Saturday, January 7, 2017


And in another odd turn, the  CIA has submitted direct evidence that Russian hackers, working on the orders of  leader Vladimir Putin himself, hacked into the emails of the Democratic National Committee with the express purpose of undermining the presidential campaign of Hillary Clinton.  This raises the truly odd notion that for the first time ever, both the FBI and the KGB were on the same side, working to influence the election of the most powerful person on the planet.  In typical Trump fashion, the President-elect first denied Russia's involvement, going so far as to berate the CIA and compare their findings to their failed intelligence on weapons of mass destruction in Iraq back in  2003.  But after a full on information briefing for him and Vice-President-elect Mike Pence, even Trump himself has admitted that the DNC hacking came from Russia.
So just how much influence on the election did Putin have anyway?  We'll never really know, but it's undeniable that the leak of thousands of emails from the DNC, and their inevitable inspection and analysis by the media, dominated the headlines for weeks during the election.  Even though there was nothing criminal in them, and only a few things that could be considered truly embarrassing, to Clinton they put the words "Clinton" and "emails" next to each other in headlines, and that was enough to implant  the idea that she was somehow corrupt in the minds of voters.  This was then exploited by  Trump and his supporters gleefully, with chants of "lock her up" in regards to Clinton echoing through his speeches.  So Putin definitely had some influence.
Things get even stranger when one considers that Trump's refusal to release his tax returns (which, sadly, never became the major issue that it should have) may very well reveal that he has enormous financial dealings with Russia.  In fact, Trump's son Donald Jr. according to the Washington Post, in a posting on the website of eTurboNews, once said at a real estate conference in 2008, "Russians make up a pretty disproportionate cross section of a lot of our assets."  He also added "We see a lot of money pouring in from Russia."  Surely  Putin was aware of  that money pouring in, and he knew that he could use it  to leverage Trump, if Trump were elected, into dropping economic sanctions put in place by the Obama administration after Russia tried to annex Crimea.  Yes, it is entirely possible that we have a president who will ignore enormous human rights violations because he wants to protect his own wealth.  This may very well be true, and it's breath taking.  And something even a Republican congress should investigate.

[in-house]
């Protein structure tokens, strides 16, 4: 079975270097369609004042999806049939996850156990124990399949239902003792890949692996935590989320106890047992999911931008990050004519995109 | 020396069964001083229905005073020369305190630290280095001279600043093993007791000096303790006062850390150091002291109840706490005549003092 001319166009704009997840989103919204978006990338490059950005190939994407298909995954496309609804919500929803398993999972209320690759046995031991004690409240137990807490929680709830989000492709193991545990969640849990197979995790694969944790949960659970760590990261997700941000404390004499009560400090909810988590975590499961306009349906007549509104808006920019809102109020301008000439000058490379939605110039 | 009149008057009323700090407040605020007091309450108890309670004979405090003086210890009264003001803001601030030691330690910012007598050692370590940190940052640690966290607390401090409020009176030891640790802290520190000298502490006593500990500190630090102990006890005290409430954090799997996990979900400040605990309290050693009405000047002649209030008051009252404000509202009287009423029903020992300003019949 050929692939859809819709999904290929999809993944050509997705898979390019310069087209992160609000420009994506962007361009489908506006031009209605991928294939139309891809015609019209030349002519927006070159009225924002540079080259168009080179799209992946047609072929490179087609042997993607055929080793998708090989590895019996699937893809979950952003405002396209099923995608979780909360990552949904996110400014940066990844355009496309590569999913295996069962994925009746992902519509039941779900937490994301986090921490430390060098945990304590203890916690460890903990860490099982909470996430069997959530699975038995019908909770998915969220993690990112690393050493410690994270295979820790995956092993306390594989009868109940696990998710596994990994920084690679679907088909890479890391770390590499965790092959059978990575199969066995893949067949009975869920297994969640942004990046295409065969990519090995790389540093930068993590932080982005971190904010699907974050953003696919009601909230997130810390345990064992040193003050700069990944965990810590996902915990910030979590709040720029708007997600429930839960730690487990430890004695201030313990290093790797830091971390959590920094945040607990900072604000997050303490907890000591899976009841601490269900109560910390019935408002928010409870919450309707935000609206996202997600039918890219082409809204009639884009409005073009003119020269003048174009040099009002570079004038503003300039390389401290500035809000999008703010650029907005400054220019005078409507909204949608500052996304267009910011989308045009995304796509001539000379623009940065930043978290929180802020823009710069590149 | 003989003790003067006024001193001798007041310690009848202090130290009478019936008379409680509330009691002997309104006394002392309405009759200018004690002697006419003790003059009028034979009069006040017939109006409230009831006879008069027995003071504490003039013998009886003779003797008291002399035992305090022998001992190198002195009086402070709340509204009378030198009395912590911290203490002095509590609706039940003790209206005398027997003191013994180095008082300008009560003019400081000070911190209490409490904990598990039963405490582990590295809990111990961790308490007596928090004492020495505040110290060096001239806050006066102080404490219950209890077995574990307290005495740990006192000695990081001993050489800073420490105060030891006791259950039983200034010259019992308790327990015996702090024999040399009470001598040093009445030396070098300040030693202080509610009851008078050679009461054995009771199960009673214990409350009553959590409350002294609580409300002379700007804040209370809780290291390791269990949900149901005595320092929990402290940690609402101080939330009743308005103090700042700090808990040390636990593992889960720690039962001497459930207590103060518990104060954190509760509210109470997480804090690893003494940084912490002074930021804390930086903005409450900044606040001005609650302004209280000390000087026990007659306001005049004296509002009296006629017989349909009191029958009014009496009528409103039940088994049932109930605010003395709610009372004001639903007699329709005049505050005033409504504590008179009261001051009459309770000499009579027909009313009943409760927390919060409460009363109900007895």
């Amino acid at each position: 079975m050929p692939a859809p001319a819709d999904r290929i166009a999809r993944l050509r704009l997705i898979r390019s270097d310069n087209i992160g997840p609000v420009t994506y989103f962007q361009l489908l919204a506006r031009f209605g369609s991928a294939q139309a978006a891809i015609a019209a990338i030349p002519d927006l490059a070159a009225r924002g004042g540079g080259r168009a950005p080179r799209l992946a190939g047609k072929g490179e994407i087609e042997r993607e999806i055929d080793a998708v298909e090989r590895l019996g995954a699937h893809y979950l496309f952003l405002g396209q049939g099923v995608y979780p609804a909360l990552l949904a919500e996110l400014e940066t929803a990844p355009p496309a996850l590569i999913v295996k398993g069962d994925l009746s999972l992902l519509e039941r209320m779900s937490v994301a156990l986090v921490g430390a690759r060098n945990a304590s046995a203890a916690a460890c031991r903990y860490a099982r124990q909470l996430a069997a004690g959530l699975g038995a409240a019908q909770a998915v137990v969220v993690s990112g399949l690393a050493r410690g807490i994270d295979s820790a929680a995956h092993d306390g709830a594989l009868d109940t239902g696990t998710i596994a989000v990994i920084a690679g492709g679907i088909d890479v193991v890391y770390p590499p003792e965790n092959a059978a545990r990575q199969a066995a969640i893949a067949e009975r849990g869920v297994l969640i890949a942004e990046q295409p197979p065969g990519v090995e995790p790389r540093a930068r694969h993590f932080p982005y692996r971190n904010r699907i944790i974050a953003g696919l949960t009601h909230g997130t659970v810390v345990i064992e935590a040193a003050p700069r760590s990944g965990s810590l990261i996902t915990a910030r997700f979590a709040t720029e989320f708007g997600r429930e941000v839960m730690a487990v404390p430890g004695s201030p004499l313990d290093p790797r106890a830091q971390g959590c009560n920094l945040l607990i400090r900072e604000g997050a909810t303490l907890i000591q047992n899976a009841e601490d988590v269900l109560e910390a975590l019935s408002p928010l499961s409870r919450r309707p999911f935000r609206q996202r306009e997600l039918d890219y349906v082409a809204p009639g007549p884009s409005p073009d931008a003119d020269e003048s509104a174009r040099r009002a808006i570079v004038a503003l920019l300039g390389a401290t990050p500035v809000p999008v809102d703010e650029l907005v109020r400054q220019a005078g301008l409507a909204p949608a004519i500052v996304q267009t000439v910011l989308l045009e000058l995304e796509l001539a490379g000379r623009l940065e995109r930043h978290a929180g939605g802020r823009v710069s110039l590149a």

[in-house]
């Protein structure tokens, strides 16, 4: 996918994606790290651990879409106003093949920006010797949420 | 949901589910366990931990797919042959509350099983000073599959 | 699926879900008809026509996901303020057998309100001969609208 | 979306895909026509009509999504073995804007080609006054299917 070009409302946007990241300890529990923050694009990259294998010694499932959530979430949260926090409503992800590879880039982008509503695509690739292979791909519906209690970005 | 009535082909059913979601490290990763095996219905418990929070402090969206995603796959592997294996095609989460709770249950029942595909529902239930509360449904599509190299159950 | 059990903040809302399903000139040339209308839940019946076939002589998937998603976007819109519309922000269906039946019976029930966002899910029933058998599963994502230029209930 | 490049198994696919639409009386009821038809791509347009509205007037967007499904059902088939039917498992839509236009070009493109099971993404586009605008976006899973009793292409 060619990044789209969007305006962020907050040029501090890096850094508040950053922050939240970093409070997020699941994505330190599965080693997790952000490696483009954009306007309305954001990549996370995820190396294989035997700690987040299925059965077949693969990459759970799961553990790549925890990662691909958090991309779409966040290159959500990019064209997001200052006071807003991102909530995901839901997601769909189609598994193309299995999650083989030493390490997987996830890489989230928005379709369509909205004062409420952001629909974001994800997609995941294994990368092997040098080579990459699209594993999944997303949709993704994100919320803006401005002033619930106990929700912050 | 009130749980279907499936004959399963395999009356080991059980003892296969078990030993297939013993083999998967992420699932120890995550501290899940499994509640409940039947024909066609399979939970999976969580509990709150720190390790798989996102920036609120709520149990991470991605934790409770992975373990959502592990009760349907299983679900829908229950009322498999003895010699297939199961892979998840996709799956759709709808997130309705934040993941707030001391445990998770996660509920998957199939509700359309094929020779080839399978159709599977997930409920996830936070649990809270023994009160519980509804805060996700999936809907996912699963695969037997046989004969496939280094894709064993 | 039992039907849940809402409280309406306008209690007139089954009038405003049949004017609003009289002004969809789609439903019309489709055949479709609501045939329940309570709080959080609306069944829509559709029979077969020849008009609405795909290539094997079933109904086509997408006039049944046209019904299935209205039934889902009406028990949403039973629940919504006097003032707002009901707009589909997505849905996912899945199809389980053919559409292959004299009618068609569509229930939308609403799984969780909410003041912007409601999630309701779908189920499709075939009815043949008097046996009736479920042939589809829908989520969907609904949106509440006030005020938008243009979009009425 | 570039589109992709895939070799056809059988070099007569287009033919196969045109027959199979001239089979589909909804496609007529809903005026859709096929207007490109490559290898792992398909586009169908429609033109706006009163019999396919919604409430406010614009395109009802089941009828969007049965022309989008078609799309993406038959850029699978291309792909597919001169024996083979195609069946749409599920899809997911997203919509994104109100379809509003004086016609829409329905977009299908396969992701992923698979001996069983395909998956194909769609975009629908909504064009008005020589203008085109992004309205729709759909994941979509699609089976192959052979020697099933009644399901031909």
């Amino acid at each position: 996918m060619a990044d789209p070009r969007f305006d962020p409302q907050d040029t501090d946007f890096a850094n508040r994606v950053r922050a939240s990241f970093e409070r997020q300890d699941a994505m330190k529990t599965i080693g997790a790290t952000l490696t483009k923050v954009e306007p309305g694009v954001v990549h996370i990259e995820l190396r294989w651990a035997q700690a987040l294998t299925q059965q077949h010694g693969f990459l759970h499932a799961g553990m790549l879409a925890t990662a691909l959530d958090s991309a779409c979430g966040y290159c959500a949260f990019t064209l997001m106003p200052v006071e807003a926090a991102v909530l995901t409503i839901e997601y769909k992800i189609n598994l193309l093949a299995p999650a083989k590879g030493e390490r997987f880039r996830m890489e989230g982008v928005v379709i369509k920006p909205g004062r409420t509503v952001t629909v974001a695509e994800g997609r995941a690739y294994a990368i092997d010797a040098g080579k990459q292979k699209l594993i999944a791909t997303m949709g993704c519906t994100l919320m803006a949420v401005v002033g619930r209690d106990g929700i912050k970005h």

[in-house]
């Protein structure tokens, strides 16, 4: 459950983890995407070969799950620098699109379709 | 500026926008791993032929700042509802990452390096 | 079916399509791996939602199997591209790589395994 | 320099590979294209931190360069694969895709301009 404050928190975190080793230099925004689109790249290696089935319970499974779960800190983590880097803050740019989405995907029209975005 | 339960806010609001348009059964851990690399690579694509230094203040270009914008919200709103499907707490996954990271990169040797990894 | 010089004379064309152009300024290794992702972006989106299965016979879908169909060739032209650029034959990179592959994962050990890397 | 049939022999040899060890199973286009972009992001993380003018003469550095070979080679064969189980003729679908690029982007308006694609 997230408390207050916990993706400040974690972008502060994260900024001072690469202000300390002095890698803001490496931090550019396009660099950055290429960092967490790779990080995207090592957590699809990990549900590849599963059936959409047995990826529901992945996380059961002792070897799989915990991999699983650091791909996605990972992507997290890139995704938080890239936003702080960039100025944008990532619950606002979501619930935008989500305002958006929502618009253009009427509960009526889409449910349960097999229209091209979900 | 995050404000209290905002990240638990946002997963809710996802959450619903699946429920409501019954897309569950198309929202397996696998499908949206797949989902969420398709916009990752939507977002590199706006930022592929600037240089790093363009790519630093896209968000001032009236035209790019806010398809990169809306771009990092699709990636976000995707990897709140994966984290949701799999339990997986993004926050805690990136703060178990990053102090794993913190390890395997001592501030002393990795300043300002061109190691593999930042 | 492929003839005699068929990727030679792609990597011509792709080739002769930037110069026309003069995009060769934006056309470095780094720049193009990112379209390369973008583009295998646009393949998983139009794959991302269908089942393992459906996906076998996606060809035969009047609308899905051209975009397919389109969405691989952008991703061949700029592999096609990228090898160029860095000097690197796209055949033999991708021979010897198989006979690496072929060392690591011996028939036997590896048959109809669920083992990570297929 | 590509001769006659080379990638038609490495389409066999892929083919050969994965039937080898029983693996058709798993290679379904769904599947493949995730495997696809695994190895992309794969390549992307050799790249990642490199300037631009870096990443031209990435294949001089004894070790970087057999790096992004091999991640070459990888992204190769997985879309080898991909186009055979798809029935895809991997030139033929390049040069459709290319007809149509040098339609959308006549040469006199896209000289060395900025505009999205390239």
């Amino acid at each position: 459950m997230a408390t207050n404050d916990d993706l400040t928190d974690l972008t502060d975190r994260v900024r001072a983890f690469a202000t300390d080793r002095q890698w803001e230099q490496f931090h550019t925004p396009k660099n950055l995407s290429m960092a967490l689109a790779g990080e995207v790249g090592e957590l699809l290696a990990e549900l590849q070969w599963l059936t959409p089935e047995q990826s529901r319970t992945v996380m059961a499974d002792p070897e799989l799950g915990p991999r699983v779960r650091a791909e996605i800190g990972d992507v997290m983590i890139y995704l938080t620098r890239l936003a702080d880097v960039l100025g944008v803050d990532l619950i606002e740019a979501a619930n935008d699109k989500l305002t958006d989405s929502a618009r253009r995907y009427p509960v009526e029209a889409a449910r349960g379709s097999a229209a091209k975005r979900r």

While, sadly, there is no way to overturn the presidential election, can the country just agree that Trump is now a deeply weakened president with little to no mandate? When you  combine this hacking revelation with the fact that he lost the popular vote by three million people, how could anyone other than Trump himself come to that conclusion?